A look at one of Amazon Prime’s latest offering, Hunters, a show which is fictional in nature but is based on reality.
The story of this web series takes into account many historical factors, such as the holocaust, Operation Paperclip, which was a post World War 2 american operation in which around 1600 Nazi scientists were brought to the U.S.A, wih the legacy of nazi hunters such as the Mossad and Simon Wiesenthal. The show features many familiar faces such as Al Pacino, who needs no introduction, Logan Lerman, who played Percy jackson, and Josh Radnor of How I Met Your Mother. The show revolves around how Jonah (played by Logan Lerman) sets out to seek revenge for the death of his Grandmother and encounters Meyer Offerman (Al Pacino) and his crew of nazi hunters, and the story revolves around the uncovering and foiling of a nazi plot to establish a fourth reich.
Before getting into specifics about the show, it would be remiss not to point out the major controversy around the show. In the first episode, Meyer describes an incident to young Jonah of human chess in Auschwitz. The gruesome and dark incident had been made up by the director, perhaps to elicit an emotional response from the audience. The Auschwitz memorial called out the show on twitter stating “Auschwitz was full of horrible pain and suffering documented in the accounts of survivors. Inventing a fake game of human chess for Amazon Prime’s Hunter is not only dangerous foolishness and caricature. It also welcomes future deniers. We honor the victims by preserving factual accuracy.” This certainly brings into question ideas of responsibility even in the realms of fiction, especially if borrowing factors from history, even more so when these are based on the pain and suffering of real survivors.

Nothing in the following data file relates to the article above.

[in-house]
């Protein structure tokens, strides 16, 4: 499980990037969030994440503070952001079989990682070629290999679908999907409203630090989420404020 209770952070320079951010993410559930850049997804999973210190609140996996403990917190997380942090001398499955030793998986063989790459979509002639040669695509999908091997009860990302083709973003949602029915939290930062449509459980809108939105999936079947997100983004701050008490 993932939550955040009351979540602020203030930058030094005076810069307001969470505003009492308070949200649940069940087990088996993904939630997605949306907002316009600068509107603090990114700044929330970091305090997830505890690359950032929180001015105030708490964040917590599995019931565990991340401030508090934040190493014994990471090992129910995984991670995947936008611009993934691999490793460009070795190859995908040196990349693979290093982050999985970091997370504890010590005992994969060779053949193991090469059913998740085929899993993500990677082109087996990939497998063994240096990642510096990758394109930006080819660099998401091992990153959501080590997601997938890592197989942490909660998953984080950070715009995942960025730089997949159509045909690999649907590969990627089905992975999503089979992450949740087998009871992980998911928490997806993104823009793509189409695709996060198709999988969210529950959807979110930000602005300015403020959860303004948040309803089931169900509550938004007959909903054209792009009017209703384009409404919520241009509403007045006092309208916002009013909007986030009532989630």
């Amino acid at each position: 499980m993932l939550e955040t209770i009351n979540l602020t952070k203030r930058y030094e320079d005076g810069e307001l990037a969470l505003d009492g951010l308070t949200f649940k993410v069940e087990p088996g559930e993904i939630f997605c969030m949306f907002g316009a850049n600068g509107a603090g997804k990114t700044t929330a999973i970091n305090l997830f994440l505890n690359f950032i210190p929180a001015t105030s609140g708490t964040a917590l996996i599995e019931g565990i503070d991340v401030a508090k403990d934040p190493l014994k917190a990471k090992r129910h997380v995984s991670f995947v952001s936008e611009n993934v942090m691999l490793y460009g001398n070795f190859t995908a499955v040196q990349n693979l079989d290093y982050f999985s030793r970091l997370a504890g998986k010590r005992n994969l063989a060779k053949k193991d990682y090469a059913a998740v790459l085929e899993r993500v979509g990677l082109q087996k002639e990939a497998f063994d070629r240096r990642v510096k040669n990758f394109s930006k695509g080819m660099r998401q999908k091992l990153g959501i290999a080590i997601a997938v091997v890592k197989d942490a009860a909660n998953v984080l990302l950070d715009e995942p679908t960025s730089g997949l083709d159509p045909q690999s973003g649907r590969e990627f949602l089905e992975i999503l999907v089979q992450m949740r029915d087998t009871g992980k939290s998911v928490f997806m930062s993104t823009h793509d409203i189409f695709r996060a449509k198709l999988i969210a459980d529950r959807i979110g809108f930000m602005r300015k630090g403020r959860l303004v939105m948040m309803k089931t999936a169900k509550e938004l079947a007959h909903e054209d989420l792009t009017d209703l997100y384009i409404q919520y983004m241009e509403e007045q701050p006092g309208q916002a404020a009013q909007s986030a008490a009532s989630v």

Coming to the show itself, it follows most tropes that you would associate with a show like this, a young protagonist being led by an older mentor/ father figure, a group of rag tag individuals fighting a great menace, the antagonists and their henchmen being completely one dimensional. Where the show does differ is that there is a sense of self awareness about it, not in terms of over the top violence or gore, even with several torture scenes, the gore is not excessive. Where the show is self aware is in little skits placed around every episode which divert completely from the show while explaining a plot point or social commentary, an example of such is the use of a game show in the episode to look at the reasons for anti semitism in America.
The plot line of the show was interesting and well written, and It is definitely a good and easy watch to waste away the hours in quarantine, but prepare to be left with a cliffhanger which is an glaring indicator of a season 2.
Feature Image Credits: Techradar
Prabhanu Kumar Das